by Buttons
Tue Jan 13, 2009 11:46 pm UTC
Forum: Mathematics
Topic: Beginner Stuff
Replies: 23
Views: 2138

Re: Beginner Stuff

Sets don't have repeated elements, or a set with repetitions is equivalent to one with repetitions removed? I go with the latter, which makes certain unions easier to write. Say I'm going to flip a coin and roll a die 100 times and collect the data as a set of ordered pairs. Wouldn't that set neces...
by Buttons
Tue Jan 13, 2009 7:03 pm UTC
Forum: Mathematics
Topic: For every and equivalents
Replies: 13
Views: 1234

Re: For every and equivalents

Right. When you see "for all", imagine that a demon is giving you the number.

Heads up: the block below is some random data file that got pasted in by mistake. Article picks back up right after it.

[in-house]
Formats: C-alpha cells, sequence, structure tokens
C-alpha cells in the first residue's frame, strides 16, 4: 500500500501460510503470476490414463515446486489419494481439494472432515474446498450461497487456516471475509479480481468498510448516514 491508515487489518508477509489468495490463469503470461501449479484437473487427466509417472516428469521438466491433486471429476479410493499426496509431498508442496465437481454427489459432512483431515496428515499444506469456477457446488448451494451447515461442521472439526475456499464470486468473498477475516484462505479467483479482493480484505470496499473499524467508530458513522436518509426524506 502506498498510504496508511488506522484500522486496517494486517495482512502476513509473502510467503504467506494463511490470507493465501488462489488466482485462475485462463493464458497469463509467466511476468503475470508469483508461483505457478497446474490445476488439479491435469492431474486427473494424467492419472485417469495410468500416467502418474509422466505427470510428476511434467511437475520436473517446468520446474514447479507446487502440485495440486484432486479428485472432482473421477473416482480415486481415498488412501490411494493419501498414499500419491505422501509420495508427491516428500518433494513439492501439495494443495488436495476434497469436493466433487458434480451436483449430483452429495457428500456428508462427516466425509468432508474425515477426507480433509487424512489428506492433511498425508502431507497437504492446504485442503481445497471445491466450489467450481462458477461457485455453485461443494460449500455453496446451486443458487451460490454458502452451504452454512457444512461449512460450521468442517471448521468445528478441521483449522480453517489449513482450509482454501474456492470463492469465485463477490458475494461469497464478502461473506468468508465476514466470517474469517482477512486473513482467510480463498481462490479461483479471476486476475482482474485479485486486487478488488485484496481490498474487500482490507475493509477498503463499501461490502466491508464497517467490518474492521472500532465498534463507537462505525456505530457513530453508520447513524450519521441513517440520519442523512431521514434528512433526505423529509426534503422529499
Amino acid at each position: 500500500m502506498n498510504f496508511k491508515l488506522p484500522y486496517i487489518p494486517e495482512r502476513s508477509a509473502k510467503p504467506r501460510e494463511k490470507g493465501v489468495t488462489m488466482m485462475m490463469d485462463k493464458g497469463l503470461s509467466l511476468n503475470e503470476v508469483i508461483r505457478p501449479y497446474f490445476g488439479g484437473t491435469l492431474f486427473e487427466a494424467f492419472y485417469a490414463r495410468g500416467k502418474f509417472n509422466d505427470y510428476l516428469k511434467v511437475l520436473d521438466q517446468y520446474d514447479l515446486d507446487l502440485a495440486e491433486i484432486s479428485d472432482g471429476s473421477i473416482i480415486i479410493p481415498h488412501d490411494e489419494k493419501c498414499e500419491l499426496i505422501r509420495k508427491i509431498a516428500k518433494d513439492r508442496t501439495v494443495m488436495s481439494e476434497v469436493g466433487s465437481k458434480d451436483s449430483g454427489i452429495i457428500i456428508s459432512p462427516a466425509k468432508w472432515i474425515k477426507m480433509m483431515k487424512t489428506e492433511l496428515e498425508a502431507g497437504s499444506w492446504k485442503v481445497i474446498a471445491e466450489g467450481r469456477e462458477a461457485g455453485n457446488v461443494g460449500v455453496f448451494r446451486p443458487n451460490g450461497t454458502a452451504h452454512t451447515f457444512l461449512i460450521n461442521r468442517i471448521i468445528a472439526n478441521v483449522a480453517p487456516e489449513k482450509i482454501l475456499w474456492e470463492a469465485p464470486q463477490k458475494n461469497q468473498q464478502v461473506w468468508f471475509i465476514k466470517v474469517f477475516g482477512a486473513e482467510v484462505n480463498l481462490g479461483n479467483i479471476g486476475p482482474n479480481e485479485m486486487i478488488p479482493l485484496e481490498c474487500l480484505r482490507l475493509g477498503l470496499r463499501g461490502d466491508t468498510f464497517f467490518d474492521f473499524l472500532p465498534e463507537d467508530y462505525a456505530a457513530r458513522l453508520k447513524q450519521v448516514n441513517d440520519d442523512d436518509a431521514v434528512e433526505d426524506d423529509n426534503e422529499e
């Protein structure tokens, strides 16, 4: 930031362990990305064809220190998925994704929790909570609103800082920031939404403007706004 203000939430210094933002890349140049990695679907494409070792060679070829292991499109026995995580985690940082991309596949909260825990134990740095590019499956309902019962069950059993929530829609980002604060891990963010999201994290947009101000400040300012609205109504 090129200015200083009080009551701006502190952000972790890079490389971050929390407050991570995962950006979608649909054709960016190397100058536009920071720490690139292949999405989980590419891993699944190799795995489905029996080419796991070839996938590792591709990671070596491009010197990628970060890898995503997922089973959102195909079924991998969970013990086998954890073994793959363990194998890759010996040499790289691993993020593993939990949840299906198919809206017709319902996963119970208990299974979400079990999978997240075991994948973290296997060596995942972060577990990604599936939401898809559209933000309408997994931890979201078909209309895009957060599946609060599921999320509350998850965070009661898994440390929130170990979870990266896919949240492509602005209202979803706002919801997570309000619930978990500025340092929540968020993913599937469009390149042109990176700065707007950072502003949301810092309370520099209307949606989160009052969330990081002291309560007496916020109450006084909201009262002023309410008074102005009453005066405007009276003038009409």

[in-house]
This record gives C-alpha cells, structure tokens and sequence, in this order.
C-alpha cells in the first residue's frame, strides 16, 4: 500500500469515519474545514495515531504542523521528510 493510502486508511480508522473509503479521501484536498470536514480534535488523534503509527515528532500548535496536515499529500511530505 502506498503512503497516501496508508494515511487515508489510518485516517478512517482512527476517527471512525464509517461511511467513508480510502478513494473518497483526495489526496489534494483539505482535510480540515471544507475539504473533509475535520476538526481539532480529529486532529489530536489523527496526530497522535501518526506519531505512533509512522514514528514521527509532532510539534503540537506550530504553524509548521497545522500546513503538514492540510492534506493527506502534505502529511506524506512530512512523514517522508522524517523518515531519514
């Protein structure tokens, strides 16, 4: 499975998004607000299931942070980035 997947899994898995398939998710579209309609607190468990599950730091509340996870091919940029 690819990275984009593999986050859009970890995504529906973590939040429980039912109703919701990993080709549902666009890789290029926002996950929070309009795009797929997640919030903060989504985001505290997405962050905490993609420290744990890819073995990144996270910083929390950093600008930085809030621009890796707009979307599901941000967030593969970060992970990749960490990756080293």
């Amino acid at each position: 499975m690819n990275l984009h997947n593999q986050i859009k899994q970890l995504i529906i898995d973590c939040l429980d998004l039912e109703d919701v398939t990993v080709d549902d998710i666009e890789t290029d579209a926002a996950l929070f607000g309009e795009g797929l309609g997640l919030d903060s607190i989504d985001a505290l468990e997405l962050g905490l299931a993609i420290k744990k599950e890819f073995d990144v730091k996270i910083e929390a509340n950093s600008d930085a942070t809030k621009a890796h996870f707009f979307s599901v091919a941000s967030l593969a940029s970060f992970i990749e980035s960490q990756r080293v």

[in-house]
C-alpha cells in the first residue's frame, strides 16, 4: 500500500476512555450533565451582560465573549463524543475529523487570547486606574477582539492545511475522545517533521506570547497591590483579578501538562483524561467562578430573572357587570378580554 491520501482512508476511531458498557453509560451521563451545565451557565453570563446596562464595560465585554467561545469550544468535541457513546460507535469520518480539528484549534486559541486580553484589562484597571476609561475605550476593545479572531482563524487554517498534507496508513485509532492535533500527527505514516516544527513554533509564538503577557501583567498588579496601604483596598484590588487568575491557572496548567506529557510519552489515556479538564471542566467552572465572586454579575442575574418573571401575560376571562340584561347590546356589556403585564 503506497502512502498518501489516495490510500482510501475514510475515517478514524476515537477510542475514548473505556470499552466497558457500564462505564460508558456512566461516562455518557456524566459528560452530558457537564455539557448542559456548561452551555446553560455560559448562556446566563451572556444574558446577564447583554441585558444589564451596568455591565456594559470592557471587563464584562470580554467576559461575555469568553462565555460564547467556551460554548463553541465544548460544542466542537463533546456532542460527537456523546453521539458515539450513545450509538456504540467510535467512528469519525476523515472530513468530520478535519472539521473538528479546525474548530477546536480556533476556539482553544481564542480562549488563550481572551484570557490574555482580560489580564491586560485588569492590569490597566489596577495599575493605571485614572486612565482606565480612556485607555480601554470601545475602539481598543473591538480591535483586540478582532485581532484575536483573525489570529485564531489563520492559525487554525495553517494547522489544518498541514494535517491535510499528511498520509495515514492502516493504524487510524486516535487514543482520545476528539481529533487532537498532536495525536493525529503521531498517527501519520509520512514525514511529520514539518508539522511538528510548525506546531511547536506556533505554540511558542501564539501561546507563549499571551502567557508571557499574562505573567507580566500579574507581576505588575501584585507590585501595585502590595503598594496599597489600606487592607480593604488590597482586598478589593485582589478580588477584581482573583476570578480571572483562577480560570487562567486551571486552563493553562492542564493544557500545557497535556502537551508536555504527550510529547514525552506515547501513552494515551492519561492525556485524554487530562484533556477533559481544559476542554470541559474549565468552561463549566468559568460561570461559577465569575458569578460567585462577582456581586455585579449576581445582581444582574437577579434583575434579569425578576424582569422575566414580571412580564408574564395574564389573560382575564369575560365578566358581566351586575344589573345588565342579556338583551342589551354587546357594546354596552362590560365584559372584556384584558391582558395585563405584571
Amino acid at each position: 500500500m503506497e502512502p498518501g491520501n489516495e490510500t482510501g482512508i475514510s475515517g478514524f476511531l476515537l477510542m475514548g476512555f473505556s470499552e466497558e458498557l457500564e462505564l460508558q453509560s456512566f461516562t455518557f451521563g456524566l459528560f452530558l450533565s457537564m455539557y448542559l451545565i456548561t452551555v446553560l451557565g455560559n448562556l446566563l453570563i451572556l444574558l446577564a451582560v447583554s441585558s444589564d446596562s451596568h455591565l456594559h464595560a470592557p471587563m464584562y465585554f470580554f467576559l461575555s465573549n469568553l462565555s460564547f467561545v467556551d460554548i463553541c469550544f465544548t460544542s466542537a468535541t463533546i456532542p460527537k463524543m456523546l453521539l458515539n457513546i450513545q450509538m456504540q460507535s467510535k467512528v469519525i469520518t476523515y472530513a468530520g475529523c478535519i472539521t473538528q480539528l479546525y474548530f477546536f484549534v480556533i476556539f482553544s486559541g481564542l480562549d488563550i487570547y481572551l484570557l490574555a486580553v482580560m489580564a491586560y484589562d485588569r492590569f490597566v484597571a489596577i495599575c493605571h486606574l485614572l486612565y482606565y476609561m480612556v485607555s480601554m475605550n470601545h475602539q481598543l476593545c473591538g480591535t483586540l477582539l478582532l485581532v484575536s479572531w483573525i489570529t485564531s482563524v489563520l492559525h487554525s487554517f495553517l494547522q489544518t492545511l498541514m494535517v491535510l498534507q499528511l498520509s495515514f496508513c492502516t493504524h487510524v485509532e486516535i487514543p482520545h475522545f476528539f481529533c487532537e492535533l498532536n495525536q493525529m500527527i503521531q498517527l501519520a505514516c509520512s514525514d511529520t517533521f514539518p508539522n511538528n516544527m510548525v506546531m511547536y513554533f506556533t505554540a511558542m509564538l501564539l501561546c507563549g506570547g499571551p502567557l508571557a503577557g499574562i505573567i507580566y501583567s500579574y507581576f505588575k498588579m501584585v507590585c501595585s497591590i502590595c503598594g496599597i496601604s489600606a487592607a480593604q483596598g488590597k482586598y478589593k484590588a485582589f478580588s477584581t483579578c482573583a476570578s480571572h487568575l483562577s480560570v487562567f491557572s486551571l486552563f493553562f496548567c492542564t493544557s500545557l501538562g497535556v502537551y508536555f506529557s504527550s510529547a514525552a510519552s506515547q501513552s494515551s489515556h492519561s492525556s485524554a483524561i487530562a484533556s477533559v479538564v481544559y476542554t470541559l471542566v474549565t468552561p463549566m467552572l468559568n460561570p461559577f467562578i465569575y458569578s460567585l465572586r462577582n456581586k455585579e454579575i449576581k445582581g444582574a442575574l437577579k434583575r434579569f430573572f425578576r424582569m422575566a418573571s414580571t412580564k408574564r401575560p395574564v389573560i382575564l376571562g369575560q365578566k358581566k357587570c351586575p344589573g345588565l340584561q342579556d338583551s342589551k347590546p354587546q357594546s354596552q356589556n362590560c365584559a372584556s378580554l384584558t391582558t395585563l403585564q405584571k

Demons, you may recall, have pointy chins, triangular faces, and two horns. They look sort of like this:[math]\forall[/math]
by Buttons
Thu Jan 08, 2009 12:42 pm UTC
Forum: Mathematics
Topic: Prove that two curves in a square intersect
Replies: 76
Views: 5605

Re: Prove that two curves in a square intersect

Okay, but the point is that this proof won't work: you won't be able to find such a homeomorphism, because in general it doesn't exist.
by Buttons
Thu Jan 08, 2009 11:59 am UTC
Forum: Logic Puzzles
Topic: Choice by coin flipping
Replies: 28
Views: 4903

Re: 3-sided coin *emulation*

That's what I thought at first, jaap, but that one takes 3 flips (1 + 1 + 1/2 + 1/4 + 1/8 + ...) on average to pick between A, B and C, whereas SS's only takes 8/3. I was surprised by this result, for what it's worth. That method seemed so natural that I assumed it would be best. I think my proof of...
by Buttons
Thu Jan 08, 2009 11:51 am UTC
Forum: Mathematics
Topic: Prove that two curves in a square intersect
Replies: 76
Views: 5605

Re: Prove that two curves in a square intersect